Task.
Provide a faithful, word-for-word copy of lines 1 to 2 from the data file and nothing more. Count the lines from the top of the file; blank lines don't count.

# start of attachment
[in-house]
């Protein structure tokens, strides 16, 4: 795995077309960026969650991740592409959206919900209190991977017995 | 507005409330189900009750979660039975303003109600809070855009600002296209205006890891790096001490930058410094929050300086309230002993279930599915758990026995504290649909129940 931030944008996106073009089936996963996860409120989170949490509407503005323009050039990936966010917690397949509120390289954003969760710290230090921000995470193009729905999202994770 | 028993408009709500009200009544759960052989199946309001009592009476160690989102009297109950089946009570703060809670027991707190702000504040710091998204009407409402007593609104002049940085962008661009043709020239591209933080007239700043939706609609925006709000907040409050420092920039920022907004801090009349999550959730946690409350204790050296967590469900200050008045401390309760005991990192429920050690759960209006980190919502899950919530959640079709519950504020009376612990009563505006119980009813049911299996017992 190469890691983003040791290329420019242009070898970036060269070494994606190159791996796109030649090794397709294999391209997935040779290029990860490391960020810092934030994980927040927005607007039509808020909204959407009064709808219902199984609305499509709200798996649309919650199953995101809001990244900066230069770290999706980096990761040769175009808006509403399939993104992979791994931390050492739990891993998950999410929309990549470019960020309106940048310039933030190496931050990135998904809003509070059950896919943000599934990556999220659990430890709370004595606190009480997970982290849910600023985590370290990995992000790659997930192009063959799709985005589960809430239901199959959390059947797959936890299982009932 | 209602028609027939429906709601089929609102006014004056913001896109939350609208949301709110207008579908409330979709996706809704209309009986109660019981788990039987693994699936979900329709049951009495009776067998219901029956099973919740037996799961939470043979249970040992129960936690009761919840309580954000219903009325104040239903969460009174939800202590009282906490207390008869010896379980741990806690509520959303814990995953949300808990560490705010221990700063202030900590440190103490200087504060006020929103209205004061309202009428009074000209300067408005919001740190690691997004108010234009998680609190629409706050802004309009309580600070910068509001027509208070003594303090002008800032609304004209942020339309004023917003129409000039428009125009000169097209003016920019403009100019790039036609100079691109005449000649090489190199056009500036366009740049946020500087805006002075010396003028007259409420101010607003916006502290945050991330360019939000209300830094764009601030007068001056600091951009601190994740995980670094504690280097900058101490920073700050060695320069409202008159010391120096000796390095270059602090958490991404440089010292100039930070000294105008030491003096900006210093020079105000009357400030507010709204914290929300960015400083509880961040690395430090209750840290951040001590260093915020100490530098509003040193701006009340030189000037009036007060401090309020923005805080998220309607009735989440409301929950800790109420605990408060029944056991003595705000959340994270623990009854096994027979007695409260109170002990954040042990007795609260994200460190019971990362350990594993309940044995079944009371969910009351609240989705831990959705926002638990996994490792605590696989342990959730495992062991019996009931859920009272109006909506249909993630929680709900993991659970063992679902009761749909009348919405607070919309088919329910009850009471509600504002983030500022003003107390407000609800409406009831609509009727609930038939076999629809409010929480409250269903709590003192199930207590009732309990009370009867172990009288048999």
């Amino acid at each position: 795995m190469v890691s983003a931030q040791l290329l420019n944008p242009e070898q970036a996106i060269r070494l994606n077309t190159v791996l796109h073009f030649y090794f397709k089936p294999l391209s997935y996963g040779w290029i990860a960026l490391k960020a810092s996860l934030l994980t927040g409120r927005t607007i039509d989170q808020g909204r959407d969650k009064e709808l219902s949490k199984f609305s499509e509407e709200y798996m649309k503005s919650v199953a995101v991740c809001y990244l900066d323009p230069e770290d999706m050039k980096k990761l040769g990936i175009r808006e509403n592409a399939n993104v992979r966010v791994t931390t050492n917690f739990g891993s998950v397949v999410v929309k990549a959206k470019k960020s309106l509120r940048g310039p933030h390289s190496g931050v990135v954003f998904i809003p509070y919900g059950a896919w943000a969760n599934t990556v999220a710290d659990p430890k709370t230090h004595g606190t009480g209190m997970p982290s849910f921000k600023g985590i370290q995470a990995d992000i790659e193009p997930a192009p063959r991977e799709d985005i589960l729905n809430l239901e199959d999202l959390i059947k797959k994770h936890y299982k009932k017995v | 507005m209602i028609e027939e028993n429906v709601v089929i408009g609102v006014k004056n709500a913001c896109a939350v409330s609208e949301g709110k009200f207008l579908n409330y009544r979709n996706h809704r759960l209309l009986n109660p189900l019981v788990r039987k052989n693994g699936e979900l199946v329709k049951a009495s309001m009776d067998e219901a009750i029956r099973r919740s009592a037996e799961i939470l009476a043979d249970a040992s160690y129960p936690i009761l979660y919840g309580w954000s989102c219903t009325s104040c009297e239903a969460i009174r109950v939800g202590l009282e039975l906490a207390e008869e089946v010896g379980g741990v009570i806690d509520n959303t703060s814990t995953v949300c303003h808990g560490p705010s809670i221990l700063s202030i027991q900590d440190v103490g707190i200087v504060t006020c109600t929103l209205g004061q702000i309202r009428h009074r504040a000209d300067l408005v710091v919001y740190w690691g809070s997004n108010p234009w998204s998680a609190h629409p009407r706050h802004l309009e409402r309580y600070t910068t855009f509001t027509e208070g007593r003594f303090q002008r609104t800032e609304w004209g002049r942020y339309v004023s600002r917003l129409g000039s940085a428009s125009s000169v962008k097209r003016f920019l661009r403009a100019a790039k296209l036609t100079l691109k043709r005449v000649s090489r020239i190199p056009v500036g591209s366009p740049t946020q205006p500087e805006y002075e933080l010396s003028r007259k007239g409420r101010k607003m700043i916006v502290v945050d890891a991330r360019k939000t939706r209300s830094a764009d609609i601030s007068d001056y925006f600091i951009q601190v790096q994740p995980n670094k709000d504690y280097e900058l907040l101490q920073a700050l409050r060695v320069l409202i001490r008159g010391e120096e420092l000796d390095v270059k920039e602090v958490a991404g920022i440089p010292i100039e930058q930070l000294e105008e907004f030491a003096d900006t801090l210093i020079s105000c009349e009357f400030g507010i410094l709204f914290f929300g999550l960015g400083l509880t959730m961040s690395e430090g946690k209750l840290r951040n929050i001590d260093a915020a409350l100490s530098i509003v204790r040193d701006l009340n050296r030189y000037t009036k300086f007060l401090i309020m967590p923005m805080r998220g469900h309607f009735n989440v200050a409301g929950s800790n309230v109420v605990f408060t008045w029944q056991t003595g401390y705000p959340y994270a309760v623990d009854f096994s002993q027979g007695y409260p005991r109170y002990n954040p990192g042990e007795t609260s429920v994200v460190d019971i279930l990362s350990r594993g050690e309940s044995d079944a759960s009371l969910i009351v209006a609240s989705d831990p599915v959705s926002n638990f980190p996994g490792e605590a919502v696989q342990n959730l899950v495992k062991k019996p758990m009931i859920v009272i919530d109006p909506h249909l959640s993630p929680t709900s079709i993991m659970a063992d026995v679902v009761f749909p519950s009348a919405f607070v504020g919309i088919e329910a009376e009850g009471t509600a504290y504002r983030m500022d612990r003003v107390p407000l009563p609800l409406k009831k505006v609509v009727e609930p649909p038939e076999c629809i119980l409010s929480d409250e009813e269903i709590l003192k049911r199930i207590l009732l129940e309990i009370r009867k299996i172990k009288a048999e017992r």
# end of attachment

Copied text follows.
[in-house]
């Protein structure tokens, strides 16, 4: 795995077309960026969650991740592409959206919900209190991977017995 | 507005409330189900009750979660039975303003109600809070855009600002296209205006890891790096001490930058410094929050300086309230002993279930599915758990026995504290649909129940 931030944008996106073009089936996963996860409120989170949490509407503005323009050039990936966010917690397949509120390289954003969760710290230090921000995470193009729905999202994770 | 028993408009709500009200009544759960052989199946309001009592009476160690989102009297109950089946009570703060809670027991707190702000504040710091998204009407409402007593609104002049940085962008661009043709020239591209933080007239700043939706609609925006709000907040409050420092920039920022907004801090009349999550959730946690409350204790050296967590469900200050008045401390309760005991990192429920050690759960209006980190919502899950919530959640079709519950504020009376612990009563505006119980009813049911299996017992 190469890691983003040791290329420019242009070898970036060269070494994606190159791996796109030649090794397709294999391209997935040779290029990860490391960020810092934030994980927040927005607007039509808020909204959407009064709808219902199984609305499509709200798996649309919650199953995101809001990244900066230069770290999706980096990761040769175009808006509403399939993104992979791994931390050492739990891993998950999410929309990549470019960020309106940048310039933030190496931050990135998904809003509070059950896919943000599934990556999220659990430890709370004595606190009480997970982290849910600023985590370290990995992000790659997930192009063959799709985005589960809430239901199959959390059947797959936890299982009932 | 209602028609027939429906709601089929609102006014004056913001896109939350609208949301709110207008579908409330979709996706809704209309009986109660019981788990039987693994699936979900329709049951009495009776067998219901029956099973919740037996799961939470043979249970040992129960936690009761919840309580954000219903009325104040239903969460009174939800202590009282906490207390008869010896379980741990806690509520959303814990995953949300808990560490705010221990700063202030900590440190103490200087504060006020929103209205004061309202009428009074000209300067408005919001740190690691997004108010234009998680609190629409706050802004309009309580600070910068509001027509208070003594303090002008800032609304004209942020339309004023917003129409000039428009125009000169097209003016920019403009100019790039036609100079691109005449000649090489190199056009500036366009740049946020500087805006002075010396003028007259409420101010607003916006502290945050991330360019939000209300830094764009601030007068001056600091951009601190994740995980670094504690280097900058101490920073700050060695320069409202008159010391120096000796390095270059602090958490991404440089010292100039930070000294105008030491003096900006210093020079105000009357400030507010709204914290929300960015400083509880961040690395430090209750840290951040001590260093915020100490530098509003040193701006009340030189000037009036007060401090309020923005805080998220309607009735989440409301929950800790109420605990408060029944056991003595705000959340994270623990009854096994027979007695409260109170002990954040042990007795609260994200460190019971990362350990594993309940044995079944009371969910009351609240989705831990959705926002638990996994490792605590696989342990959730495992062991019996009931859920009272109006909506249909993630929680709900993991659970063992679902009761749909009348919405607070919309088919329910009850009471509600504002983030500022003003107390407000609800409406009831609509009727609930038939076999629809409010929480409250269903709590003192199930207590009732309990009370009867172990009288048999």